Jun 17, 2013
Impact of SCOTUS | Marriage Equality
The Supreme Court Ruling on the Defense of Marriage Act: What it Means
The Supreme Court’s historic ruling striking down Section 3 of the discriminatory Defense of Marriage Act (DOMA) is an enormous victory for loving, married couples and their families. But what does it mean for families across the country?
CAUTION: If you live in a state - like North Carolina - that discriminates against married same-sex couples, you should be aware that the Supreme Court decision striking down part of the federal so-called Defense of Marriage Act does NOT mean that your state must respect your marriage or that you will be eligible for all marriage-based federal benefits. Further work is still required to end marriage discrimination nationwide and to secure both state and federal equal treatment for all marriages.
Check out an introductory FAQ from our friends at Lambda Legal.
Issues of interest include:
- Private Employment Issues and Benefits
- Benefits and Protections for Civilian Federal Employees and their Spouses
- Family and Medical Leave Act for Non-Federal Employees
- Federal Taxes
- The Free Application for Federal Student Aid (FAFSA)
- Social Security and Family Protections
- Military Spousal Benefits
- Veteran’s Spousal Benefits
- Supplemental Security Income for Aged, Blind, and Disabled (SSI)
- Medicare Spousal Protections
- Temporary Assistance for Needy Families (TANF)
CALIFORNIA’S PROPOSITION 8 | Hollingsworth v. Perry
Hollingsworth v. Perry—the case regarding Proposition 8 (or Prop 8), the ballot measure banning same-sex marriage in California—concerned whether a state could deny same-sex couples the right to marry.
In May 2008, the California Supreme Court held that state statutes limiting marriage to opposite-sex applicants violated the California Constitution. The following month, same-sex couples were able to marry in California.
In November 2008, however, California's electorate adopted Proposition 8, a constitutional amendment that restored the opposite-sex limitation on marriage. Following the adoption of Proposition 8, several lawsuits were filed that challenged the validity of the amendment under various state constitutional provisions.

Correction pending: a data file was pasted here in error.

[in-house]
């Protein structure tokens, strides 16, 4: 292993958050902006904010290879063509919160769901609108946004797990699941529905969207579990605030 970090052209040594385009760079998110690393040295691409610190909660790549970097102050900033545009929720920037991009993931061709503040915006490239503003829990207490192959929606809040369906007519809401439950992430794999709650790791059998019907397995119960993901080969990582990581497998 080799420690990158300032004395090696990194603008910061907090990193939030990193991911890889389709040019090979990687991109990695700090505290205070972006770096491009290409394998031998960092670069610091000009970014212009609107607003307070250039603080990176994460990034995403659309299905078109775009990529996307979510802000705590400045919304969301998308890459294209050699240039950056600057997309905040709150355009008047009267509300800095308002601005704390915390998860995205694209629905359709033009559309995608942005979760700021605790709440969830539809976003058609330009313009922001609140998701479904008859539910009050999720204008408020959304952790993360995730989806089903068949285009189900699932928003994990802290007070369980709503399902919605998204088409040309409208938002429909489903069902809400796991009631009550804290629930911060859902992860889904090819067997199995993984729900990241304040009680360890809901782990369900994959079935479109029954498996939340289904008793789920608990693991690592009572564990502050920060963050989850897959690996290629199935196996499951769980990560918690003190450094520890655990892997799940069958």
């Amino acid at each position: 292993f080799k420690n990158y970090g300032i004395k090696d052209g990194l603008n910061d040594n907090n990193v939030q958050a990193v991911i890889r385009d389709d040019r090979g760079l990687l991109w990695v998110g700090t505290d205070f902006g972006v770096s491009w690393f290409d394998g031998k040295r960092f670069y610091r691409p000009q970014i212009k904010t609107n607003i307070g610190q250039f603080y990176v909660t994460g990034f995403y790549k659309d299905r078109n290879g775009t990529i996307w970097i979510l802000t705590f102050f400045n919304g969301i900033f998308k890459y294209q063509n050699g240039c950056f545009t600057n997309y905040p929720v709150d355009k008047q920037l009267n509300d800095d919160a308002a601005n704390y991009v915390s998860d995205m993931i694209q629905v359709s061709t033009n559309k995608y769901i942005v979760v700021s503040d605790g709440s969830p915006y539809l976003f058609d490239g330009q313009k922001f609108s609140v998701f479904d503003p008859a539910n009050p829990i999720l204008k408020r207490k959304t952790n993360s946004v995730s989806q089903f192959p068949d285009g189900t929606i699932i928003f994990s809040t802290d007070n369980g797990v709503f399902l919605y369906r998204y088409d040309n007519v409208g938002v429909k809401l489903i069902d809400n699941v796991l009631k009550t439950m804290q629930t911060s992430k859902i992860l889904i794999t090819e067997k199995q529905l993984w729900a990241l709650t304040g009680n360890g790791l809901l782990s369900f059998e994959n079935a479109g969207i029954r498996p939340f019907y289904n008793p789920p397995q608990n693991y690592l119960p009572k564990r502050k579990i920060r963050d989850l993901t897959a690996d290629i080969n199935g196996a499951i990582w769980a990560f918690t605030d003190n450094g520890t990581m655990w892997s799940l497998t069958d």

On August 4, 2010, a District Court judge overturned Proposition 8 based on the Due Process and Equal Protection Clauses of the Fourteenth Amendment of the U.S. Constitution, concluding that California had no rational basis or vested interest in denying gays and lesbians marriage licenses. On February 7, 2012, a three-judge Court of Appeals panel also declared Proposition 8 unconstitutional. Proponents of Proposition 8 appealed the case (Hollingsworth v. Perry) to the U.S. Supreme Court on July 31, 2012.
The Supreme Court ruled on the fate of Prop 8 in the following way:
PROP 8 | Case Dismissed on Procedural Grounds
Trial court victory stands. Same-sex couples are able to marry in California.
DEFENSE OF MARRIAGE ACT (DOMA) | U.S. v. Windsor
While the Hollingsworth case concerns what states may and may not do in regards to the freedom to marry, U.S. v. Windsor addressed the federal government’s role in defining marriage via Section 3 of the so-called “Defense of Marriage Act” or DOMA.
In 2007, plaintiff Edith "Edie" Windsor and Thea Spyer, residents of New York, married in Canada, after a 40 year partnership. Spyer died in 2009, at which time New York legally recognized same-sex marriages performed in other jurisdictions. After Spyer's death, Windsor was required to pay more than $363,000 in federal estate taxes on her inheritance of her wife's estate. If federal law accorded their marriage the same status as different-sex marriages recognized by their state, she would have qualified for an unlimited spousal deduction, and paid no federal estate taxes. Without the benefit of a spousal deduction, she still did not owe any taxes on the first $3.5 million she inherited from Thea, but the remainder was subject to federal estate tax.
The definition of marriage within Section 3 of DOMA—the federal law enacted September 21, 1996, that restricts federal marriage benefits and required inter-state marriage recognition to only opposite-sex marriage the United States—bars the Internal Revenue Service from recognizing Windsor’s same-sex marriage.
At issue in Windsor is whether Section 3 of DOMA is unconstitutional, as it defines the term marriage ("a legal union between one man and one woman as husband and wife") and spouse as ("a person of the opposite sex who is a husband or a wife.")
The Supreme Court ruled on DOMA in the following way:
DOMA | Court Strikes Down Section 3 of DOMA
Affirms the Second Circuit decision that Section 3 of DOMA violates the constitution’s guarantee of equality. Learn more>>>
The Supreme Court holding to strike down Section 3 of DOMA means same-sex couples can enjoy the rights, responsibilities and protections under more than 1,000 federal laws, with the effects of:
- health insurance for spouses of federal employees
- family medical leave for spouses to care for one another during illness
- military spousal support and benefits
- ability for spouses to file federal taxes jointly as married, saving them thousands
- keeping together binational couples
Equality NC Responds to Historic Supreme Court Holding to Strike Down DOMA (6/26/2013)
The state’s premier LGBT organization calls decision “an enormous victory.”
Equality NC Responds to Supreme Court's Prop 8 Dismissal (6/26/ 2013)
State’s premier LGBT organization calls decision “momentous victory for marriage equality.”
The Fight for Marriage Equality at the Supreme Court
Learn more about the background of Hollingsworth v. Perry (Prop 8) and U.S. v. Windsor (DOMA), ways the Court ruled on these two landmark marriage cases, and how they could impact states like ours.
The Fight for Marriage Equality in North Carolina
Learn more about achieving the freedom to marry in North Carolina, including the process for repealing Amendment One.